Among reptiles, seven species of Turtle and Tortoise are found, out of which turtle varieties such as Lissemys punctata, Kachuga tecta are common. Among snakes, pythons [disambiguation needed] and cobras are recorded here. Indian Rock Python, Black Krait, King Cobra, Cobra, Monitor Lizard are the reptiles found here.

How To Reach Orang National Park:

By Air : The nearest airport is Saloni, 10km from Tezpur (32km from the park) in Sonitpur district. However Guwahati has better connections with almost all the major cities to India and it is around 140-km from Guwahati

Railhead : The nearest railhead is Saloni (41km) & Rangapara. Both Tezpur and Guwahati are connected very well by the rail network of India.

Road Transport : Regular buses ply to and from Tezpur, which is well connected with all the major cities of Assam. Orang can be approached from NH 52 through gravel roads running from Orang town and Dhansirimukh. The sanctuary is 15 km off the national highway near Orang town (Dhansirimukh).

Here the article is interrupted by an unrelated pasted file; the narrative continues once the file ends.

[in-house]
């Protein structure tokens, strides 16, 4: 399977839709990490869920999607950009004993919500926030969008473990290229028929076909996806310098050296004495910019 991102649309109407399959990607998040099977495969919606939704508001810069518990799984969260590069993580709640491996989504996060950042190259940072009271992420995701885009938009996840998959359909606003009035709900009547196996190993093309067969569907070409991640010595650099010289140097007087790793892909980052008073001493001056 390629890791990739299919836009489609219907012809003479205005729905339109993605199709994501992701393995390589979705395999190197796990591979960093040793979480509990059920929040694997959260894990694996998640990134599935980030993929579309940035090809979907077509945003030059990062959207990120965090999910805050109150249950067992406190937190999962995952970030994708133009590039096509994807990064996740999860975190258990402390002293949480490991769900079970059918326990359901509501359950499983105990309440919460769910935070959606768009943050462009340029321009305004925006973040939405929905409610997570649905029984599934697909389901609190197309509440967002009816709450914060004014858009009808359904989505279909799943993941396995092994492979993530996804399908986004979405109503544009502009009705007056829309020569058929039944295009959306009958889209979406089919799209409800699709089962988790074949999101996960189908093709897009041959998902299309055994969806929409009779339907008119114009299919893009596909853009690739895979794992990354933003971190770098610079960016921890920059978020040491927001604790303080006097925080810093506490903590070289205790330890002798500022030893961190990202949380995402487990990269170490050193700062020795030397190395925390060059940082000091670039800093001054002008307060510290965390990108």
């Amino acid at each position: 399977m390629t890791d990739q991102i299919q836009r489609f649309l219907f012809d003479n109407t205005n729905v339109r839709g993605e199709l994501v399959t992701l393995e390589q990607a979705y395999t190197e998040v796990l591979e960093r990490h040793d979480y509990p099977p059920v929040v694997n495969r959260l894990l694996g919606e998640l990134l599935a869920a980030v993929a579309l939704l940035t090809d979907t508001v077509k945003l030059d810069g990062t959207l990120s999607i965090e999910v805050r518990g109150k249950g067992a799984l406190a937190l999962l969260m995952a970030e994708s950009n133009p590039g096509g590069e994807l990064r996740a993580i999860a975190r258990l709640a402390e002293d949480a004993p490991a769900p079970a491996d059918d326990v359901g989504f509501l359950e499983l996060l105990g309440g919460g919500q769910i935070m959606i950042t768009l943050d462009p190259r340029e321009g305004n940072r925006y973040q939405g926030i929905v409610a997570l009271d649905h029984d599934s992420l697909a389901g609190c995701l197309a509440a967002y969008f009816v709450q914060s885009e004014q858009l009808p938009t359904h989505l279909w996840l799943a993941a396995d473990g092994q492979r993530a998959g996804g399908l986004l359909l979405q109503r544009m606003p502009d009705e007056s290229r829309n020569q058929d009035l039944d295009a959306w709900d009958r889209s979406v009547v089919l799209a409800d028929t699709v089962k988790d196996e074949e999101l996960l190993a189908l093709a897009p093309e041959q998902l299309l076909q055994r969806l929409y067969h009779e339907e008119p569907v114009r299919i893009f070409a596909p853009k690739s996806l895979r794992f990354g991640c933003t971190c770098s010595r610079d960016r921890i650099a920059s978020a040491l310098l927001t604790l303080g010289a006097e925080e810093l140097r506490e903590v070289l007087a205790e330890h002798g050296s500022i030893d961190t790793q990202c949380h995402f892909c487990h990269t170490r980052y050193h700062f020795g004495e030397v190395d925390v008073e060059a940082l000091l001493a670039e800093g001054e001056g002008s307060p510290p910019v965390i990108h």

Where to stay in Orang National Park:

The park has only a small rest house. There are better accommodation at Tezpur from where one can visit this park. Assam Orang National Park offers two resthouses and one dormitory facility for visitors. For more deails of tezpur click here

Park Safari Timings:

Visitors can enter the area only in the mornings or afternoon preferably on elephant back.

Best Time To Visit Orang National Park:

October to April is the best season to visit the park. However, advance authorization of the Divisional Forest Officer, Mangaldoi is essential to visit the park.

Photos of Orang National Park
Rhinoceros in O...
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Wild Buffaloes ...